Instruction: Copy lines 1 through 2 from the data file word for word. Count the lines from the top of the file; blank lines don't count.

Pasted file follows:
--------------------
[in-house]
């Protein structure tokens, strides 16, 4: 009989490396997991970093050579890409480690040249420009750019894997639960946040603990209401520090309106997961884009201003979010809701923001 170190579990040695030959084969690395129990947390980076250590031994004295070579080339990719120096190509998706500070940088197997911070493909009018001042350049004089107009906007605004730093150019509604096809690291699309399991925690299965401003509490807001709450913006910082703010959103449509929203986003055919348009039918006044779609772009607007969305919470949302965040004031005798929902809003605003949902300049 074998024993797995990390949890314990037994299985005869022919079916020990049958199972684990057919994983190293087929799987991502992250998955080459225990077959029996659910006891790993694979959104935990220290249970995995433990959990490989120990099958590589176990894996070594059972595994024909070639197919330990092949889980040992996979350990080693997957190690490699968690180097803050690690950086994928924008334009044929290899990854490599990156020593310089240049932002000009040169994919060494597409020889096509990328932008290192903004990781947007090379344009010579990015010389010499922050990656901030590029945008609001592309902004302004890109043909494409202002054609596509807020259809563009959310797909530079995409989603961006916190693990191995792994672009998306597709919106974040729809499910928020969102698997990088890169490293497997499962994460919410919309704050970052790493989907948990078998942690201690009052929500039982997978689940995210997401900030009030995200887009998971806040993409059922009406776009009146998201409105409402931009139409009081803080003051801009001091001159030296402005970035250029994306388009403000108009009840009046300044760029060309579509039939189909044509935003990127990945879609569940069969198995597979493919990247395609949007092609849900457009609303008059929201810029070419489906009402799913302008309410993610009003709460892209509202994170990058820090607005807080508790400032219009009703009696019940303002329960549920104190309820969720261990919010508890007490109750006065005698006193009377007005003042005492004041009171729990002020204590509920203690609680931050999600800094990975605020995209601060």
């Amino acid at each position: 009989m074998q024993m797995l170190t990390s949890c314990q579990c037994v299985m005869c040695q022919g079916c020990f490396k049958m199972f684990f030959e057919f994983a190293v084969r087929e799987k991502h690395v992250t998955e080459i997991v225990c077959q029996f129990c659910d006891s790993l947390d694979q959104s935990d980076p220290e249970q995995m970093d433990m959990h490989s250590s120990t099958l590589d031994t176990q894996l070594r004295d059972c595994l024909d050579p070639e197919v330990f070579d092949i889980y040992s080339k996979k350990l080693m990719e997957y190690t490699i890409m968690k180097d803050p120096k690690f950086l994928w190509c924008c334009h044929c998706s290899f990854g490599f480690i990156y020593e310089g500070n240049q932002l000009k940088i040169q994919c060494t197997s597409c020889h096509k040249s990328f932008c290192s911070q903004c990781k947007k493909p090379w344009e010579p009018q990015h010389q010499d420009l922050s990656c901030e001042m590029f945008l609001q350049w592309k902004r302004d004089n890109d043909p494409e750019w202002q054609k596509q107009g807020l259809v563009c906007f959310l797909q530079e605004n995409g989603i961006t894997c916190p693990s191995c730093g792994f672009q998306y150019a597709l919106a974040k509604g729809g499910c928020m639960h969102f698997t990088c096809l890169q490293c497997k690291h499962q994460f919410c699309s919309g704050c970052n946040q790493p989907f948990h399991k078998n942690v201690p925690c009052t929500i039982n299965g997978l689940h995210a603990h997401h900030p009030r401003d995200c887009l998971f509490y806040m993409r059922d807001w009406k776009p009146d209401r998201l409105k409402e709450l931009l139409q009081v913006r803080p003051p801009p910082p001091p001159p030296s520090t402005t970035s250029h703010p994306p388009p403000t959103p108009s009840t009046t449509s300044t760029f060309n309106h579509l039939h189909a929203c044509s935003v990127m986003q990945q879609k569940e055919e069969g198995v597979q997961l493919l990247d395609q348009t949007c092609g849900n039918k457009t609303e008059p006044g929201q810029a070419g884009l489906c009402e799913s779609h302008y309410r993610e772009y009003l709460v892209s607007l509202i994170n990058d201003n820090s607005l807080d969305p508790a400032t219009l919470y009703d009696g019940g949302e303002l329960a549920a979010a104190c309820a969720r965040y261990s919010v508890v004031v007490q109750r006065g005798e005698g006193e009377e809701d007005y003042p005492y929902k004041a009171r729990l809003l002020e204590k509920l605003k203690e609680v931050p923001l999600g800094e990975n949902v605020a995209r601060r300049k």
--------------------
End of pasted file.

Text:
[in-house]
């Protein structure tokens, strides 16, 4: 009989490396997991970093050579890409480690040249420009750019894997639960946040603990209401520090309106997961884009201003979010809701923001 170190579990040695030959084969690395129990947390980076250590031994004295070579080339990719120096190509998706500070940088197997911070493909009018001042350049004089107009906007605004730093150019509604096809690291699309399991925690299965401003509490807001709450913006910082703010959103449509929203986003055919348009039918006044779609772009607007969305919470949302965040004031005798929902809003605003949902300049 074998024993797995990390949890314990037994299985005869022919079916020990049958199972684990057919994983190293087929799987991502992250998955080459225990077959029996659910006891790993694979959104935990220290249970995995433990959990490989120990099958590589176990894996070594059972595994024909070639197919330990092949889980040992996979350990080693997957190690490699968690180097803050690690950086994928924008334009044929290899990854490599990156020593310089240049932002000009040169994919060494597409020889096509990328932008290192903004990781947007090379344009010579990015010389010499922050990656901030590029945008609001592309902004302004890109043909494409202002054609596509807020259809563009959310797909530079995409989603961006916190693990191995792994672009998306597709919106974040729809499910928020969102698997990088890169490293497997499962994460919410919309704050970052790493989907948990078998942690201690009052929500039982997978689940995210997401900030009030995200887009998971806040993409059922009406776009009146998201409105409402931009139409009081803080003051801009001091001159030296402005970035250029994306388009403000108009009840009046300044760029060309579509039939189909044509935003990127990945879609569940069969198995597979493919990247395609949007092609849900457009609303008059929201810029070419489906009402799913302008309410993610009003709460892209509202994170990058820090607005807080508790400032219009009703009696019940303002329960549920104190309820969720261990919010508890007490109750006065005698006193009377007005003042005492004041009171729990002020204590509920203690609680931050999600800094990975605020995209601060």